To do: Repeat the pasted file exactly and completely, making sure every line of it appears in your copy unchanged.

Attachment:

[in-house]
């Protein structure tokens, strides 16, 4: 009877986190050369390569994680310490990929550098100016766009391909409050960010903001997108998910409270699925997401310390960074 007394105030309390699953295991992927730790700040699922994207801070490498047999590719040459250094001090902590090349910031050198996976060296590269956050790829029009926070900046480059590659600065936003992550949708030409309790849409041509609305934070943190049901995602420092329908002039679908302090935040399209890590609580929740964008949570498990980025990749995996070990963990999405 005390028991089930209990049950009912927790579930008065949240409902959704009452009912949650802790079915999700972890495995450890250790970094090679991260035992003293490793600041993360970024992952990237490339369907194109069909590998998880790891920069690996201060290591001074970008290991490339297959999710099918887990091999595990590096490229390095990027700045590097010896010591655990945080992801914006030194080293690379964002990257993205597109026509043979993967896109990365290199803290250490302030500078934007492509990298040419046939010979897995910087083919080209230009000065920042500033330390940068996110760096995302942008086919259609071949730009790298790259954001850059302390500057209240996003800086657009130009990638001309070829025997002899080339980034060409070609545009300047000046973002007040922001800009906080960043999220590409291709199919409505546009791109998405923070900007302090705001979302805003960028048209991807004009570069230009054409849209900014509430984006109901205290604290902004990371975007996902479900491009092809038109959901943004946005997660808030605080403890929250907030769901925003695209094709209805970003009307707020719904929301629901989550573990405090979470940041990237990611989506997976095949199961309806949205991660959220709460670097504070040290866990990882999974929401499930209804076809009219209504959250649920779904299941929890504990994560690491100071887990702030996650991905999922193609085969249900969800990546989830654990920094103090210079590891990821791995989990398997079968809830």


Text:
[in-house]
């Protein structure tokens, strides 16, 4: 009877986190050369390569994680310490990929550098100016766009391909409050960010903001997108998910409270699925997401310390960074 007394105030309390699953295991992927730790700040699922994207801070490498047999590719040459250094001090902590090349910031050198996976060296590269956050790829029009926070900046480059590659600065936003992550949708030409309790849409041509609305934070943190049901995602420092329908002039679908302090935040399209890590609580929740964008949570498990980025990749995996070990963990999405 005390028991089930209990049950009912927790579930008065949240409902959704009452009912949650802790079915999700972890495995450890250790970094090679991260035992003293490793600041993360970024992952990237490339369907194109069909590998998880790891920069690996201060290591001074970008290991490339297959999710099918887990091999595990590096490229390095990027700045590097010896010591655990945080992801914006030194080293690379964002990257993205597109026509043979993967896109990365290199803290250490302030500078934007492509990298040419046939010979897995910087083919080209230009000065920042500033330390940068996110760096995302942008086919259609071949730009790298790259954001850059302390500057209240996003800086657009130009990638001309070829025997002899080339980034060409070609545009300047000046973002007040922001800009906080960043999220590409291709199919409505546009791109998405923070900007302090705001979302805003960028048209991807004009570069230009054409849209900014509430984006109901205290604290902004990371975007996902479900491009092809038109959901943004946005997660808030605080403890929250907030769901925003695209094709209805970003009307707020719904929301629901989550573990405090979470940041990237990611989506997976095949199961309806949205991660959220709460670097504070040290866990990882999974929401499930209804076809009219209504959250649920779904299941929890504990994560690491100071887990702030996650991905999922193609085969249900969800990546989830654990920094103090210079590891990821791995989990398997079968809830």